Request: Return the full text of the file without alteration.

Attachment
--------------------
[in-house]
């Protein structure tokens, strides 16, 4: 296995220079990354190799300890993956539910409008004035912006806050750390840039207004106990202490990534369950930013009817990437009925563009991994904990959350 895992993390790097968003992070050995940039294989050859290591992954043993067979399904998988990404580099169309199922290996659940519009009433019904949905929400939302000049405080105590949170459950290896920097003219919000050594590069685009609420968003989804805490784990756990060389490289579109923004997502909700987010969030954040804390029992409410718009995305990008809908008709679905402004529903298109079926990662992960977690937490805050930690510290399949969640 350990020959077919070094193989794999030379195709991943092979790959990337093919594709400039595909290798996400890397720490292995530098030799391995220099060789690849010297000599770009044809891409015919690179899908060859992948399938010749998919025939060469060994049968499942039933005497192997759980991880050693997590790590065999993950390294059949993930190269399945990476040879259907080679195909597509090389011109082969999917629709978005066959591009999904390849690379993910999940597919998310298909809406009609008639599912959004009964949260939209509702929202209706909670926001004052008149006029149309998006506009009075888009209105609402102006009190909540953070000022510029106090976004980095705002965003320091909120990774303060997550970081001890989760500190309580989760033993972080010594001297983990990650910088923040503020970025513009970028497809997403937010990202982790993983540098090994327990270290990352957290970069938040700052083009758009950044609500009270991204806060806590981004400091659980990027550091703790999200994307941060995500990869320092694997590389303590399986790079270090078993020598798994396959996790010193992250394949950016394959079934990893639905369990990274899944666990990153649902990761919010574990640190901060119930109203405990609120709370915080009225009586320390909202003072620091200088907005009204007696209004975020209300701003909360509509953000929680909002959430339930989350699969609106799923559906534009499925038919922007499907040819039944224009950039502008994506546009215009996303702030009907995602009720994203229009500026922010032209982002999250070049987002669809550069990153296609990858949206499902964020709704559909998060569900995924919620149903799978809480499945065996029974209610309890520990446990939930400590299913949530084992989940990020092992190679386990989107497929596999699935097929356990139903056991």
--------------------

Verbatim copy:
[in-house]
């Protein structure tokens, strides 16, 4: 296995220079990354190799300890993956539910409008004035912006806050750390840039207004106990202490990534369950930013009817990437009925563009991994904990959350 895992993390790097968003992070050995940039294989050859290591992954043993067979399904998988990404580099169309199922290996659940519009009433019904949905929400939302000049405080105590949170459950290896920097003219919000050594590069685009609420968003989804805490784990756990060389490289579109923004997502909700987010969030954040804390029992409410718009995305990008809908008709679905402004529903298109079926990662992960977690937490805050930690510290399949969640 350990020959077919070094193989794999030379195709991943092979790959990337093919594709400039595909290798996400890397720490292995530098030799391995220099060789690849010297000599770009044809891409015919690179899908060859992948399938010749998919025939060469060994049968499942039933005497192997759980991880050693997590790590065999993950390294059949993930190269399945990476040879259907080679195909597509090389011109082969999917629709978005066959591009999904390849690379993910999940597919998310298909809406009609008639599912959004009964949260939209509702929202209706909670926001004052008149006029149309998006506009009075888009209105609402102006009190909540953070000022510029106090976004980095705002965003320091909120990774303060997550970081001890989760500190309580989760033993972080010594001297983990990650910088923040503020970025513009970028497809997403937010990202982790993983540098090994327990270290990352957290970069938040700052083009758009950044609500009270991204806060806590981004400091659980990027550091703790999200994307941060995500990869320092694997590389303590399986790079270090078993020598798994396959996790010193992250394949950016394959079934990893639905369990990274899944666990990153649902990761919010574990640190901060119930109203405990609120709370915080009225009586320390909202003072620091200088907005009204007696209004975020209300701003909360509509953000929680909002959430339930989350699969609106799923559906534009499925038919922007499907040819039944224009950039502008994506546009215009996303702030009907995602009720994203229009500026922010032209982002999250070049987002669809550069990153296609990858949206499902964020709704559909998060569900995924919620149903799978809480499945065996029974209610309890520990446990939930400590299913949530084992989940990020092992190679386990989107497929596999699935097929356990139903056991």